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What can a New Zealand reptile tell us about false teeth?

Date:
September 7, 2010
Source:
Biotechnology and Biological Sciences Research Council (BBSRC)
Summary:
Using a moving 3-D computer model based on the skull and teeth of a New Zealand reptile called tuatara, researchers have revealed how damage to dental implants and jaw joints may be prevented by sophisticated interplay between our jaws, muscles and brain.

A lizard-like Tuatara, whose ancestors were widespread at the time of the dinosaurs.
Credit: Brian Gratwicke

Using a moving 3-D computer model based on the skull and teeth of a New Zealand reptile called tuatara, a BBSRC-funded team from the University of Hull, University College London and the Hull York Medical School has revealed how damage to dental implants and jaw joints may be prevented by sophisticated interplay between our jaws, muscles and brain.

This research is being published in the Journal of Biomechanics.

The tuatara is a lizard-like reptile that has iconic status in its homeland of New Zealand because its ancestors were widespread at the time of the dinosaurs. Unlike mammals and crocodiles which have teeth held in sockets by a flexible ligament, tuatara have teeth that are fused to their jaw bone -- they have no ligament, much like modern dental implants."

BBSRC postdoctoral fellow Dr Neil Curtis from the University of Hull said "Humans and many other animals prevent damage to their teeth and jaws when eating because the ligament that holds each tooth in place also feeds back to the brain to warn against biting too hard."

Dr Marc Jones from University College London, also a BBSRC postdoctoral fellow, added "In the sugar-rich western world many people end up losing their teeth and have to live with dentures or dental implants instead. They've also lost the periodontal ligament that would attach their teeth so we wanted to know how their brains can tell what's going on when they are eating."

The team has created a 3-D computer model of the skull of the tuatara to investigate the feedback that occurs between the jaw joints and muscles in a creature that lacks periodontal ligaments.

"Tuatara live happily for over 60 years in the wild without replacing their teeth because they have the ability to unconsciously measure the forces in their jaw joint and adjust the strength of the jaw muscle contractions accordingly," said Dr Curtis.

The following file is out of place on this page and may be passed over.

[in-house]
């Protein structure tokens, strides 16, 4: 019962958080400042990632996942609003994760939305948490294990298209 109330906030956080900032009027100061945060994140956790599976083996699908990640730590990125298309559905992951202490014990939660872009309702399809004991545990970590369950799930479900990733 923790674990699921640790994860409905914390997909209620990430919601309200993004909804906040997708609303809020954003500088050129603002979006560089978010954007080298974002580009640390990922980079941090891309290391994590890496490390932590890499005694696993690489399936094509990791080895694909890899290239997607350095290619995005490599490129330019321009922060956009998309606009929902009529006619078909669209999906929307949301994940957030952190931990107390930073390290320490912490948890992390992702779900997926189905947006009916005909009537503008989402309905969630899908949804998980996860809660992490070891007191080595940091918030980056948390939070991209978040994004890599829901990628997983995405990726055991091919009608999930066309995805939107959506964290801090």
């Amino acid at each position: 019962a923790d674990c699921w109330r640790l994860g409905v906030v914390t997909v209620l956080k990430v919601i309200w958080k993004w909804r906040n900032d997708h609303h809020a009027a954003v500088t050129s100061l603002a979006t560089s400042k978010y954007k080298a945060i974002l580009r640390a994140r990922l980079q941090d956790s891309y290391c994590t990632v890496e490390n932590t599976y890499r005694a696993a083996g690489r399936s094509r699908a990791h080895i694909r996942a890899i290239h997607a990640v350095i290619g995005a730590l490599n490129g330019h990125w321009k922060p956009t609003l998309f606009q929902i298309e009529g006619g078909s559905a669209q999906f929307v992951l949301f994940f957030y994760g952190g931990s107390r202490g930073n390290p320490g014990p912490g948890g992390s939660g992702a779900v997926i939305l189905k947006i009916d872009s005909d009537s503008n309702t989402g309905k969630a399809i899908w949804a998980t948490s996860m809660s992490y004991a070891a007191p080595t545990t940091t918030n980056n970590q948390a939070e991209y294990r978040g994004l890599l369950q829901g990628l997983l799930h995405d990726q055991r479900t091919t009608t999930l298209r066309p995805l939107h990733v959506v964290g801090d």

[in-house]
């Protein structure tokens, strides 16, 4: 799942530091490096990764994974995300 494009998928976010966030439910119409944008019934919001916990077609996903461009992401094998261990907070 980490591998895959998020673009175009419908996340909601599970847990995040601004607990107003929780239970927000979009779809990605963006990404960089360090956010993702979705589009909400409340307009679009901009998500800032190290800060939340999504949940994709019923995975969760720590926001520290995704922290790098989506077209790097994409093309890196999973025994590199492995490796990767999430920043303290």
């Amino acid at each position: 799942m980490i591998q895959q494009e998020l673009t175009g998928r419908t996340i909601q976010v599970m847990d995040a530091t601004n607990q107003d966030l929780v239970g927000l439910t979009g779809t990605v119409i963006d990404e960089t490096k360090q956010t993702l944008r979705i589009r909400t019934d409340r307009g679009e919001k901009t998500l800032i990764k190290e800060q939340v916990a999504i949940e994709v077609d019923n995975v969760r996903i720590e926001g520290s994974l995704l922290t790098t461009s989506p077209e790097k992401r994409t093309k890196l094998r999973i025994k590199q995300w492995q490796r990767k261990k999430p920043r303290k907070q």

Although this explains why tuatara and people with false teeth manage not to break their teeth and don't end up with jaw joint disorders, it is still clear that having a periodontal ligament is very useful, in particular for fine tuning chewing movements. This may explain why it has evolved independently in the ancestors of mammals, crocodiles, dinosaurs, and even some fish.

There is anecdotal evidence to suggest that people with implants and dentures may make food choices related to their lack of periodontal ligament. However, the tuatara pursues a broad diet on the islands where they live including beetles, spiders, snails, frogs and occasionally young seabirds.

Professor Douglas Kell, BBSRC Chief Executive said "To support the extension of health and wellbeing into old age, it is vital that we appreciate how we as human beings have developed our extraordinary ability to adapt to adverse situations. This work allows us to understand some of the complexities of the feedback and responses occurring in healthy human bodies and brains.. It is impossible in evolution to predict future innovations such as dental implants and yet this research indicates a level of redundancy in our biology that opens opportunities to support long term health and wellbeing."


Story Source:

The above story is based on materials provided by Biotechnology and Biological Sciences Research Council (BBSRC). Note: Materials may be edited for content and length.


Journal Reference:

  1. N. Curtis, M.E.H. Jones, S.E. Evans, P. O’Higgins, M.J. Fagan. Feedback control from the jaw joints during biting: An investigation of the reptile Sphenodon using multibody modelling. Journal of Biomechanics, 2010; DOI: 10.1016/j.jbiomech.2010.08.001

Cite This Page:

Biotechnology and Biological Sciences Research Council (BBSRC). "What can a New Zealand reptile tell us about false teeth?." ScienceDaily. ScienceDaily, 7 September 2010. <www.sciencedaily.com/releases/2010/09/100907071351.htm>.
Biotechnology and Biological Sciences Research Council (BBSRC). (2010, September 7). What can a New Zealand reptile tell us about false teeth?. ScienceDaily. Retrieved September 22, 2014 from www.sciencedaily.com/releases/2010/09/100907071351.htm
Biotechnology and Biological Sciences Research Council (BBSRC). "What can a New Zealand reptile tell us about false teeth?." ScienceDaily. www.sciencedaily.com/releases/2010/09/100907071351.htm (accessed September 22, 2014).

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